Introduced to the UK in the 1980s by the aquatic nursery trade, this fleshy-stemmed plant grows into floating mats of lush foliage across waterways.
This highly invasive plant is a real problem for our waterways. It grows very rapidly in late summer, up to 20cm per day, and is responsible for swamping waterways, blocking water flow, crowding out native plants and taking oxygen from fish and insects. It's becoming more and more of a problem across the country, blocking canals, rivers and other waterways.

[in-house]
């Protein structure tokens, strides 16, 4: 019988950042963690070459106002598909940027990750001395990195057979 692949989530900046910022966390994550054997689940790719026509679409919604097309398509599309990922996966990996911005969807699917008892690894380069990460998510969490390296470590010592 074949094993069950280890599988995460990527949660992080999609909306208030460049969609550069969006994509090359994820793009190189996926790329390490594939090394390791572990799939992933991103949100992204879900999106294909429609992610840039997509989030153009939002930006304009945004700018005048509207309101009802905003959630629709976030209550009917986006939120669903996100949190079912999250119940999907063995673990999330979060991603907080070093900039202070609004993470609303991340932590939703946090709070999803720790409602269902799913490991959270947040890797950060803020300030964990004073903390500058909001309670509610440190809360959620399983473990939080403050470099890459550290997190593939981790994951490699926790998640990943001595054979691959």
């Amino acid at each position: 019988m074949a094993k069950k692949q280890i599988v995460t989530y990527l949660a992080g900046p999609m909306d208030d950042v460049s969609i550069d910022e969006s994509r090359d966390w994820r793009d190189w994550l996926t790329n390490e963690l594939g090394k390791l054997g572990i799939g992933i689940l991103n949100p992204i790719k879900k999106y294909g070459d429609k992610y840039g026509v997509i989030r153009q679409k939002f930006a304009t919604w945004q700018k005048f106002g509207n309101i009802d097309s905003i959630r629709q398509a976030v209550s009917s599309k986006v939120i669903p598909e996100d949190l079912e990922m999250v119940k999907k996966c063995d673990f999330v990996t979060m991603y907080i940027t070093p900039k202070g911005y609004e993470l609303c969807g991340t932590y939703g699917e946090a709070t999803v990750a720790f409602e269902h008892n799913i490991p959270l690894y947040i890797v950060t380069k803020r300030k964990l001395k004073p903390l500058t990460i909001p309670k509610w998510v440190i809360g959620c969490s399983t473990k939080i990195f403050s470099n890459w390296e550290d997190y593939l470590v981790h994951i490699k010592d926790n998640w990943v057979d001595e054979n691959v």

Like Japanese knotweed, floating pennywort also has the ability to grow from miniscule fragments, making its removal incredibly difficult and expensive. We have to physically remove the plant from the water with machinery, which is expensive and time consuming.
Last date edited: 17 November 2020